Opium Warlords – Taste My Sword Of Understanding – Svart Records

A difficult and rewarding album.

After the strangest album, We Meditate Under The Pussy In The Sky, Opium Warlords from the cold lands of Finland return with a eerier album that mixes drone, doom, melancholy and despair distributed at 72 minutes of cathartic and abstruse music.

Taste My Sword of Understanding, if nothing, can make you meditate about the occult world around us with prophetic riffs and minimal song structures in a hypnotic journey to the experimental and avant garde tunes.

The Sadness of Vultures, a drone that is the pinnacle of iteration, appeals to those who search from original and interesting music, followed by the agonizing doom metal rock The Self-Made Man: it’s useless to try and put their influences in this song that ranges from heavy psychedelia of the sixties and the seventies to the post-punk era of minimal dark ambient non-music. Actually this exchange between rock with metal with no rock and no metal at all is what keeps the listener attentive through the whole album: a natural inclination of doom metal suddenly transforms itself in an uneven rock of abrasive proportion.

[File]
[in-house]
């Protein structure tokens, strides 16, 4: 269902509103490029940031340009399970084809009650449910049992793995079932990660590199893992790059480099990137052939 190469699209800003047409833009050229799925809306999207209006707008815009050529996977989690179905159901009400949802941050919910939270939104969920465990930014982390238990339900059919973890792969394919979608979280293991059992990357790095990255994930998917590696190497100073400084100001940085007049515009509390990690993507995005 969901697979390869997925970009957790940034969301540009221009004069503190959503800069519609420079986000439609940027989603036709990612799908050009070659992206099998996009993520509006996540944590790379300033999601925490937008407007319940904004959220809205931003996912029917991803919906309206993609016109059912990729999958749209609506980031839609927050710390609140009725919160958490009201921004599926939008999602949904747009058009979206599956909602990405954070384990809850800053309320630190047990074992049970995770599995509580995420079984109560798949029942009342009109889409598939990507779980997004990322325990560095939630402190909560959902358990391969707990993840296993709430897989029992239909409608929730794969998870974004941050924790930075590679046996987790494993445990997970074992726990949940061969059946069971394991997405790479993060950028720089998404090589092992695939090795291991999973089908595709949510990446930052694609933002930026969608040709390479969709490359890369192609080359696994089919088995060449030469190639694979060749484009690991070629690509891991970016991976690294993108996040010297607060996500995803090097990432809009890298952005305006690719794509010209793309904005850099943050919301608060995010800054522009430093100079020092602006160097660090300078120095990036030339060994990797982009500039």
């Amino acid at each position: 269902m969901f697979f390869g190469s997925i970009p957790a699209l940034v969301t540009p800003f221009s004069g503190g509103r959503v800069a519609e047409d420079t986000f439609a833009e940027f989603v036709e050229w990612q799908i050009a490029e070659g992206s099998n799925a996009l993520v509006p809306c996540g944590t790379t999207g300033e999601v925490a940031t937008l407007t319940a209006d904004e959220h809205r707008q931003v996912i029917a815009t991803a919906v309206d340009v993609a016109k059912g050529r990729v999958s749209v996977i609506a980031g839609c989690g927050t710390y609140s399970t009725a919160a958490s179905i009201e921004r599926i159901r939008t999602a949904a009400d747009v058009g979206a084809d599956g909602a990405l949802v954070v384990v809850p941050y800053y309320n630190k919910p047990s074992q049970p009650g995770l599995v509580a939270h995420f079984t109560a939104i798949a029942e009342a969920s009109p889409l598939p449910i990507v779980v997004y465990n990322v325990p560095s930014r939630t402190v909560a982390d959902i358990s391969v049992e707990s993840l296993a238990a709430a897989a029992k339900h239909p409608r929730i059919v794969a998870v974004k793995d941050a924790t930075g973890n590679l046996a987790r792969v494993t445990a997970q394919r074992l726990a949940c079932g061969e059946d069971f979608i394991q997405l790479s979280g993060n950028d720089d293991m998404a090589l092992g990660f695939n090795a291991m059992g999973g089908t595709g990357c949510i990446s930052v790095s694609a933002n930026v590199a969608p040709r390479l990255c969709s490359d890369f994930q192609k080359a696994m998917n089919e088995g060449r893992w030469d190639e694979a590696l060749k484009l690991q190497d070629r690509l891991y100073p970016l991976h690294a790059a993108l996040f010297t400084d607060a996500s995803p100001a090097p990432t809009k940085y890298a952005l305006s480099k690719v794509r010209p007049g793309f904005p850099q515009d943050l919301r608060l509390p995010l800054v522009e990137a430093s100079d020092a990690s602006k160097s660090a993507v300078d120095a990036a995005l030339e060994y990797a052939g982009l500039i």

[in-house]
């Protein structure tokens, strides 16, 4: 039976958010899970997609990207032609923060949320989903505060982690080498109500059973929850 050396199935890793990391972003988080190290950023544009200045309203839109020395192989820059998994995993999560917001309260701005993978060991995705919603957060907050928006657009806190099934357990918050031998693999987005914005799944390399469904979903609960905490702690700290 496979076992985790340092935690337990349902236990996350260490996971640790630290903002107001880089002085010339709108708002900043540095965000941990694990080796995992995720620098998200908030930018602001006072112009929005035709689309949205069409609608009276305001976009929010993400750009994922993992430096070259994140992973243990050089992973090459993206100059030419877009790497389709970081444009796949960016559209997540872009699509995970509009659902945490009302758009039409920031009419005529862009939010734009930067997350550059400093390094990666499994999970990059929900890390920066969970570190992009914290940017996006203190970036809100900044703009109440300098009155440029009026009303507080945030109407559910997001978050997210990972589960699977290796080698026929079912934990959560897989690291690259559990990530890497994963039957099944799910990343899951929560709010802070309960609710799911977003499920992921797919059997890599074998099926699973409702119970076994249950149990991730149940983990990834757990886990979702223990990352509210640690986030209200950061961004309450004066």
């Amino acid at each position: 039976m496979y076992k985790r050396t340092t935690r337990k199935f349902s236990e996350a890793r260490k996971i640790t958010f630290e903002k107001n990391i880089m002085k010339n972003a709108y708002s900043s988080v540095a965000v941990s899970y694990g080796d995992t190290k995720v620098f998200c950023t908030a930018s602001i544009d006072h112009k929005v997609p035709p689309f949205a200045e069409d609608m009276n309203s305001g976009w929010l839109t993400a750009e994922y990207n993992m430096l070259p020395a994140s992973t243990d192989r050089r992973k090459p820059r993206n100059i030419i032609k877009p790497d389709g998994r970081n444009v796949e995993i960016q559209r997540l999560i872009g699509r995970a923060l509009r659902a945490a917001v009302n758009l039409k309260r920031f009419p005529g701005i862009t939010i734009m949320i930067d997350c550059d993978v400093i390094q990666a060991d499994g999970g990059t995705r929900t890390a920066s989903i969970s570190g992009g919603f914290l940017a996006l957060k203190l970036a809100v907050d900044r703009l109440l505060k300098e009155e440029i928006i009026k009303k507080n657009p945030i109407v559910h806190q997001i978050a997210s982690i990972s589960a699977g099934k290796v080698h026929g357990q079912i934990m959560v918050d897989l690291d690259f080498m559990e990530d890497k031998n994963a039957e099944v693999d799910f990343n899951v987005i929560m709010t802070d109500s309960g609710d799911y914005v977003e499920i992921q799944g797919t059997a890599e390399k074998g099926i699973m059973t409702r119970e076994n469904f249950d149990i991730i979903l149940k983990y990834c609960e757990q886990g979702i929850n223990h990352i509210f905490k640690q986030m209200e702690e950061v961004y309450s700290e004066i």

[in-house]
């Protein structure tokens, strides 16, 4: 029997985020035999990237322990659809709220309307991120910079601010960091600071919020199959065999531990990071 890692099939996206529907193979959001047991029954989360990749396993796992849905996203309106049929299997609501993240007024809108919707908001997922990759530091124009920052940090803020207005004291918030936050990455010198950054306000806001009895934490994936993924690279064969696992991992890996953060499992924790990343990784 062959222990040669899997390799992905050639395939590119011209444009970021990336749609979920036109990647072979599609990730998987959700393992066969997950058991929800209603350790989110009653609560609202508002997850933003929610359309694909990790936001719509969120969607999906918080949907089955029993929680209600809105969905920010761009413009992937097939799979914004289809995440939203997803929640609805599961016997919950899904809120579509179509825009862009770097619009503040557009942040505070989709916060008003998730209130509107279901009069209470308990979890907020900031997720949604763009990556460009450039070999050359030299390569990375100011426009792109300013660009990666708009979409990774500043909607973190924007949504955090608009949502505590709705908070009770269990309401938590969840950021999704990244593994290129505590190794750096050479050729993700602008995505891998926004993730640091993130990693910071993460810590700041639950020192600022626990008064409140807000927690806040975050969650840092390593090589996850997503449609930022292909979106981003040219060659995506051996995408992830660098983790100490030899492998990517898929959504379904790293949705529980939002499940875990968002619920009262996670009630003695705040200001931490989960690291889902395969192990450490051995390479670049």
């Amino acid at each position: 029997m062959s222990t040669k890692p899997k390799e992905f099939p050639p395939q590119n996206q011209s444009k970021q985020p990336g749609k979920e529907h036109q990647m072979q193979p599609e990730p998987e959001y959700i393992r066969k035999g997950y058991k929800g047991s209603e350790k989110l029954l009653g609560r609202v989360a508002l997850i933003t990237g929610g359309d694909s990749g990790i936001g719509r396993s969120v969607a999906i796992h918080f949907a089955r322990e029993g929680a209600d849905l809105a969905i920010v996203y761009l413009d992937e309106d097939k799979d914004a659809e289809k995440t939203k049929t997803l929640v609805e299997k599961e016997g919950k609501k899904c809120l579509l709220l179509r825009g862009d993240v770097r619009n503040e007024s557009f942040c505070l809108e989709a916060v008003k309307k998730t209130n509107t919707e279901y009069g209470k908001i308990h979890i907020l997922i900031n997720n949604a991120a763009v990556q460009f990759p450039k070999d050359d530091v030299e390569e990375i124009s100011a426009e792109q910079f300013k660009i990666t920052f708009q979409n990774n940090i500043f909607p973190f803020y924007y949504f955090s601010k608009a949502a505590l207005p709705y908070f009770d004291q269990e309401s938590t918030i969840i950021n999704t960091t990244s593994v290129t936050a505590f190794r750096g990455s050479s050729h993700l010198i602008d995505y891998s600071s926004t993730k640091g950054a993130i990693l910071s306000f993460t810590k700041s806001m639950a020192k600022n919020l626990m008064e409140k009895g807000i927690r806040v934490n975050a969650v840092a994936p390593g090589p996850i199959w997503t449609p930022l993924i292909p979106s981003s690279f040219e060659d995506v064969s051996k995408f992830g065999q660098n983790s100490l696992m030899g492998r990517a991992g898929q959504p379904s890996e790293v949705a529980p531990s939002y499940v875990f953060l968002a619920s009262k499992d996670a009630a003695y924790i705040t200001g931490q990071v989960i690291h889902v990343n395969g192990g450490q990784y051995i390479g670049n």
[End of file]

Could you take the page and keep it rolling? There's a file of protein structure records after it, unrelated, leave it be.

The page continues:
The God in Ruins is a sobbing antiphon with no drumming and some deeply rooted lamenting vocals with harshly guttural uttering of purest desperation and hopeless pleading to the void (eventually a drumming enters by the second half of song to punctuate all the plight).

The bass is capital in this album as demonstrated in the song The Solar Burial which has a quiet feeling into it suddenly to explode in a doom metal piece of heavy music.

Mount Meru has the most interesting riff of the album and the organic production takes no chances, then a whispering vocal with a trippy passage is at least very interesting to return to the prior scheme of the music.

The pastoral feeling of This Place Has Been Passed is almost a long repetitive lullaby and over again it gives place to a short doom passage then the mezzo dolore, mezzo dolce piece of music gaining a layer of bucolic final piece made in a acoustic (and rustic) guitar.

In Melancholy Moonless Acheron over again brings the eerie poetry of Opium Warlords with some post rock melodic vocals, very elemental indeed.

This is a CD that requires time to absorb the sorrounding atmosphere in it. It can be blistering or quiet. To listen to it in a rainy day is the best case scenario. Kudos for this great work.

Taste My Sword Of Understanding is out NOW on Svart Records.

(Daniel Death)

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